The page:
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Complimentary Colors

The color wheel or color circle is based on red, yellow and blue, and is traditional in the field of art. Sir Isaac Newton developed the first circular diagram of colors in 1666.

 


Primary Colors: Red, yellow and blue
In traditional color theory (used in paint and pigments), primary colors are the 3 pigment colors that cannot be mixed or formed by any combination of other colors. All other colors are derived from these 3 hues.

Secondary Colors: Green, orange and purple
These are the colors formed by mixing the primary colors.

In visual experiences, color harmony is something that is pleasing to the eye. It engages the viewer and it creates an inner sense of order, a balance in the visual experience. When something is not harmonious, it’s either boring or chaotic. In order to avoid this dilemma, one of the best ways to photograph is with complimentary colors. Complementary colors are those which are opposing on the color wheel.

Each primary color has its own respective complementary color. These opposing colors create maximum contrast and maximum stability. Using contrasting colors in a composition nearly always results in a strong image. The key is to keep the composition simple, and not to overwhelm it with too many hues.

Keep it Simple!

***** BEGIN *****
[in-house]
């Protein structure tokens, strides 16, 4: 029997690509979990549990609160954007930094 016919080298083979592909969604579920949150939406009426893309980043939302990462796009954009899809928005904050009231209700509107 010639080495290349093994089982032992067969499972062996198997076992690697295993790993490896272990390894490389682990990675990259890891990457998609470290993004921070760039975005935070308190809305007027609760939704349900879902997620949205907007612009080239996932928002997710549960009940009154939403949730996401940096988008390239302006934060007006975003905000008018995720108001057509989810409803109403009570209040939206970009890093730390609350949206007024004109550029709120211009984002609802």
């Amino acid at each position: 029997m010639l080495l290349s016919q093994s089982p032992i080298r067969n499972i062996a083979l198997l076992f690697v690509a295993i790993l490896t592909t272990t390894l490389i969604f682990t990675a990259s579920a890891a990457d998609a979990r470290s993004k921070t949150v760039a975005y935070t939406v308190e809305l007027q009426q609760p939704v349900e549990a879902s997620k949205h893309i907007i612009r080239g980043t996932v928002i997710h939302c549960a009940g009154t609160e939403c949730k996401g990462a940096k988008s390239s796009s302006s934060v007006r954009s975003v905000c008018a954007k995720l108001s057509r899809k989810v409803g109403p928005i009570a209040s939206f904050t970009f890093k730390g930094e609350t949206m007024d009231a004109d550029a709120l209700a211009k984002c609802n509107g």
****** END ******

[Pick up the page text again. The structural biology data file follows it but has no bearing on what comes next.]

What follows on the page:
For more about color harmonies and complementary colors check out http://www.tigercolor.com/color-lab/color-theory/color-harmonies.htm .

– Cass Clark

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5 most expensive photographs in the world

The most expensive photos always cause curiosity and surprise. Some of them need to look at the galleries, the popularity of others completely unexplained. What forces buyers to pay such money for photos?

 

1.  “Phantom” (2014) $6.5 million

Australian landscape photographer Peter Lik has taken the crown for the most expensive photo ever sold.  His black and white photograph called “Phantom” was bought by a private collector for $6.5 million. “Phantom” was captured at Arizona’s Antelope Canyon, a slot canyon that’s popular among landscape photographers, and shows a beam of light resembling a “ghostlike figure.”

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Photo by news.artnet.com

 

2. “Rhine II” (1999) $ 4.3 million

German photographer Andreas Gursky is famous for his large-format images of architecture and landscapes. In 1999, he took a series of six photographs of the Rhine, the largest and most famous of which was the Rhine II. To achieve the impression of a deserted landscape, he had to remove some elements from the photograph on his computer: the building of the plant, pedestrians, cyclists.